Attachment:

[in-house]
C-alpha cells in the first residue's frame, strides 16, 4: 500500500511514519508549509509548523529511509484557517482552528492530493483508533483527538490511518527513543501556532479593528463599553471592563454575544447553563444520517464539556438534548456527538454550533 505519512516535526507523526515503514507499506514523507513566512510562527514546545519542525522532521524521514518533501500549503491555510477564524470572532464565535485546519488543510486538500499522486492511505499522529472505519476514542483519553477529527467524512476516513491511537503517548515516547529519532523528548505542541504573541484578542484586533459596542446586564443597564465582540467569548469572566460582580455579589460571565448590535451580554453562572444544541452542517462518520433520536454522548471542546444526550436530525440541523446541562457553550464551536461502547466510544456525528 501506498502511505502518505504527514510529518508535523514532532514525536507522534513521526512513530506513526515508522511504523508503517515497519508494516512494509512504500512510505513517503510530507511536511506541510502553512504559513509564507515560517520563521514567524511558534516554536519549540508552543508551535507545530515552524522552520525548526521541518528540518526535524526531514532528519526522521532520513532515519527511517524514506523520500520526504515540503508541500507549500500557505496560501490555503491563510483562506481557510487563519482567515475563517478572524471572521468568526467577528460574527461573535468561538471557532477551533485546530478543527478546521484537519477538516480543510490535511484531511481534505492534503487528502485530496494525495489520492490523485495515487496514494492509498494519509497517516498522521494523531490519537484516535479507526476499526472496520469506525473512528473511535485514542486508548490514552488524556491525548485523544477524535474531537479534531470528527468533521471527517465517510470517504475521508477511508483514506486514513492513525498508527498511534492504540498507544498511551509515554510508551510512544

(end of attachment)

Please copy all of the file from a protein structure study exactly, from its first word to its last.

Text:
[in-house]
C-alpha cells in the first residue's frame, strides 16, 4: 500500500511514519508549509509548523529511509484557517482552528492530493483508533483527538490511518527513543501556532479593528463599553471592563454575544447553563444520517464539556438534548456527538454550533 505519512516535526507523526515503514507499506514523507513566512510562527514546545519542525522532521524521514518533501500549503491555510477564524470572532464565535485546519488543510486538500499522486492511505499522529472505519476514542483519553477529527467524512476516513491511537503517548515516547529519532523528548505542541504573541484578542484586533459596542446586564443597564465582540467569548469572566460582580455579589460571565448590535451580554453562572444544541452542517462518520433520536454522548471542546444526550436530525440541523446541562457553550464551536461502547466510544456525528 501506498502511505502518505504527514510529518508535523514532532514525536507522534513521526512513530506513526515508522511504523508503517515497519508494516512494509512504500512510505513517503510530507511536511506541510502553512504559513509564507515560517520563521514567524511558534516554536519549540508552543508551535507545530515552524522552520525548526521541518528540518526535524526531514532528519526522521532520513532515519527511517524514506523520500520526504515540503508541500507549500500557505496560501490555503491563510483562506481557510487563519482567515475563517478572524471572521468568526467577528460574527461573535468561538471557532477551533485546530478543527478546521484537519477538516480543510490535511484531511481534505492534503487528502485530496494525495489520492490523485495515487496514494492509498494519509497517516498522521494523531490519537484516535479507526476499526472496520469506525473512528473511535485514542486508548490514552488524556491525548485523544477524535474531537479534531470528527468533521471527517465517510470517504475521508477511508483514506486514513492513525498508527498511534492504540498507544498511551509515554510508551510512544